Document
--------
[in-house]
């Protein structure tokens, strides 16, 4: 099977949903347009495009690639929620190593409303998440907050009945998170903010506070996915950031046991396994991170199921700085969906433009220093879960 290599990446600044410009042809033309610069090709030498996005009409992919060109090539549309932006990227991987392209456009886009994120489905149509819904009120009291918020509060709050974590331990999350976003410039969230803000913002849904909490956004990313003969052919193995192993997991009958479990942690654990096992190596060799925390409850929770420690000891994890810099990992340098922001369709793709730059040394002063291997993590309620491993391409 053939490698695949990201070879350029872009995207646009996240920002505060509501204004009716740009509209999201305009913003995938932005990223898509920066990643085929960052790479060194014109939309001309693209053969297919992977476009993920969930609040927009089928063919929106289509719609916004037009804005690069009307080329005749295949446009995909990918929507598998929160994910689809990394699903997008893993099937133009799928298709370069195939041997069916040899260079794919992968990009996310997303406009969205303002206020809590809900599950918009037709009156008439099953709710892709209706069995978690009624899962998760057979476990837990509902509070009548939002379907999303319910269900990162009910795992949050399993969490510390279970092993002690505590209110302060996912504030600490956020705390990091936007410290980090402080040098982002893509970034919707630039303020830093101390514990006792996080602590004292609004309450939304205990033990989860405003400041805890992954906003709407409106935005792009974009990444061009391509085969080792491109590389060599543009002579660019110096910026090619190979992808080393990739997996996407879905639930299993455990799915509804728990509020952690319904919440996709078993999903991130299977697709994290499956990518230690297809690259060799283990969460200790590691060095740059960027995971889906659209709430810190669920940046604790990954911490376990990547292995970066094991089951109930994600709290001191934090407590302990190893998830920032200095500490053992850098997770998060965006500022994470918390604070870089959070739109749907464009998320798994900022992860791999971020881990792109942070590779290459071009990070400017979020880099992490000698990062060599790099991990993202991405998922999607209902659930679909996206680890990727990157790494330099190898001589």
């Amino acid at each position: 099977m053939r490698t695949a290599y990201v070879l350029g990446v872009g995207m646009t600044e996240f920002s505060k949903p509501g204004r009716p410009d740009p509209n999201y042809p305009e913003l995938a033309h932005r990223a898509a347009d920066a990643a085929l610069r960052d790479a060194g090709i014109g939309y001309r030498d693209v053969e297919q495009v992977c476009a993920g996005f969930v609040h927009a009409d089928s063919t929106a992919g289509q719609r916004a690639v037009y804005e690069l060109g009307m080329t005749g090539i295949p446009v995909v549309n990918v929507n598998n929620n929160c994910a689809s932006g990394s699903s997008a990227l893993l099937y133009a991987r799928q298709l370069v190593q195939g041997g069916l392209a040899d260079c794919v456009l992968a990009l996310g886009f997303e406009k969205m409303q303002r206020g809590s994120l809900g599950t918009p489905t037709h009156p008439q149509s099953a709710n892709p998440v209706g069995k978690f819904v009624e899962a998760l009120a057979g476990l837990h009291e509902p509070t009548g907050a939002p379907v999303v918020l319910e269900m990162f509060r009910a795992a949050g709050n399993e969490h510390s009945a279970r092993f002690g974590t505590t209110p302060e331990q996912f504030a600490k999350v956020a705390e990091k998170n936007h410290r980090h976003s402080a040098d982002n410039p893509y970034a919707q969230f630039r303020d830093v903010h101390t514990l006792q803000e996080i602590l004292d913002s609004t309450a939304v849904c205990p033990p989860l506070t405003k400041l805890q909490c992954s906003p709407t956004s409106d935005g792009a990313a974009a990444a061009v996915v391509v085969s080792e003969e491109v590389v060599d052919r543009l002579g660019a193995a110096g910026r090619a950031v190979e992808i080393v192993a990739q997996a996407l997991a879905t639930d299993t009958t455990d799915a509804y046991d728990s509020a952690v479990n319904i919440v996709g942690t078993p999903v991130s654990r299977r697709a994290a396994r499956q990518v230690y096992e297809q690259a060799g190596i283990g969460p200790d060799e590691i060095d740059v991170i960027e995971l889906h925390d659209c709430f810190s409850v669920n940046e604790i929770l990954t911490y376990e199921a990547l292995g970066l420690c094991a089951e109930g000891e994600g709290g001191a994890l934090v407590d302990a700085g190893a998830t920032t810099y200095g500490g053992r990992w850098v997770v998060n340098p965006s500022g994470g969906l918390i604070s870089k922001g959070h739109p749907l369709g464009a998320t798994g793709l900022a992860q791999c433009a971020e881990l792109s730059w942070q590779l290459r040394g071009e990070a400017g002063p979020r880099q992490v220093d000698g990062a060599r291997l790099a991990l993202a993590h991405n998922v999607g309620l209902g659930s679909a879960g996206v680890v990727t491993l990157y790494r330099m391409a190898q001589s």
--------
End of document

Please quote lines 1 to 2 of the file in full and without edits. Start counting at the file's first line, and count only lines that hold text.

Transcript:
[in-house]
């Protein structure tokens, strides 16, 4: 099977949903347009495009690639929620190593409303998440907050009945998170903010506070996915950031046991396994991170199921700085969906433009220093879960 290599990446600044410009042809033309610069090709030498996005009409992919060109090539549309932006990227991987392209456009886009994120489905149509819904009120009291918020509060709050974590331990999350976003410039969230803000913002849904909490956004990313003969052919193995192993997991009958479990942690654990096992190596060799925390409850929770420690000891994890810099990992340098922001369709793709730059040394002063291997993590309620491993391409 053939490698695949990201070879350029872009995207646009996240920002505060509501204004009716740009509209999201305009913003995938932005990223898509920066990643085929960052790479060194014109939309001309693209053969297919992977476009993920969930609040927009089928063919929106289509719609916004037009804005690069009307080329005749295949446009995909990918929507598998929160994910689809990394699903997008893993099937133009799928298709370069195939041997069916040899260079794919992968990009996310997303406009969205303002206020809590809900599950918009037709009156008439099953709710892709209706069995978690009624899962998760057979476990837990509902509070009548939002379907999303319910269900990162009910795992949050399993969490510390279970092993002690505590209110302060996912504030600490956020705390990091936007410290980090402080040098982002893509970034919707630039303020830093101390514990006792996080602590004292609004309450939304205990033990989860405003400041805890992954906003709407409106935005792009974009990444061009391509085969080792491109590389060599543009002579660019110096910026090619190979992808080393990739997996996407879905639930299993455990799915509804728990509020952690319904919440996709078993999903991130299977697709994290499956990518230690297809690259060799283990969460200790590691060095740059960027995971889906659209709430810190669920940046604790990954911490376990990547292995970066094991089951109930994600709290001191934090407590302990190893998830920032200095500490053992850098997770998060965006500022994470918390604070870089959070739109749907464009998320798994900022992860791999971020881990792109942070590779290459071009990070400017979020880099992490000698990062060599790099991990993202991405998922999607209902659930679909996206680890990727990157790494330099190898001589």